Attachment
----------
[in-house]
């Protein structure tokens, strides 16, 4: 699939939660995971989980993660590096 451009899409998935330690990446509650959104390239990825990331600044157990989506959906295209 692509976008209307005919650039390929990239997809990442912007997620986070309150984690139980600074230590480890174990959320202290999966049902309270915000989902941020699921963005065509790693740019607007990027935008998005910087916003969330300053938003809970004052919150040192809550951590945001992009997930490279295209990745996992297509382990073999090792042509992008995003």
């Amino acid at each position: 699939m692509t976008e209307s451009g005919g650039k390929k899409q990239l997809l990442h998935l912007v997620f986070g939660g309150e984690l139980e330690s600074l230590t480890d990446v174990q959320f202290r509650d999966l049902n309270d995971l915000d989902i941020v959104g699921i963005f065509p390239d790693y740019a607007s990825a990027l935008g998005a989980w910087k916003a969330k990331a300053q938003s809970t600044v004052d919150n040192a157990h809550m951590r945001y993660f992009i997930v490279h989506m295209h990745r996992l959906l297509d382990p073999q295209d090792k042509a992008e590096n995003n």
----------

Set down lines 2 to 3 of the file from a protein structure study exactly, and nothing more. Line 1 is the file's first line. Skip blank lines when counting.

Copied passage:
């Protein structure tokens, strides 16, 4: 699939939660995971989980993660590096 451009899409998935330690990446509650959104390239990825990331600044157990989506959906295209 692509976008209307005919650039390929990239997809990442912007997620986070309150984690139980600074230590480890174990959320202290999966049902309270915000989902941020699921963005065509790693740019607007990027935008998005910087916003969330300053938003809970004052919150040192809550951590945001992009997930490279295209990745996992297509382990073999090792042509992008995003």
């Amino acid at each position: 699939m692509t976008e209307s451009g005919g650039k390929k899409q990239l997809l990442h998935l912007v997620f986070g939660g309150e984690l139980e330690s600074l230590t480890d990446v174990q959320f202290r509650d999966l049902n309270d995971l915000d989902i941020v959104g699921i963005f065509p390239d790693y740019a607007s990825a990027l935008g998005a989980w910087k916003a969330k990331a300053q938003s809970t600044v004052d919150n040192a157990h809550m951590r945001y993660f992009i997930v490279h989506m295209h990745r996992l959906l297509d382990p073999q295209d090792k042509a992008e590096n995003n």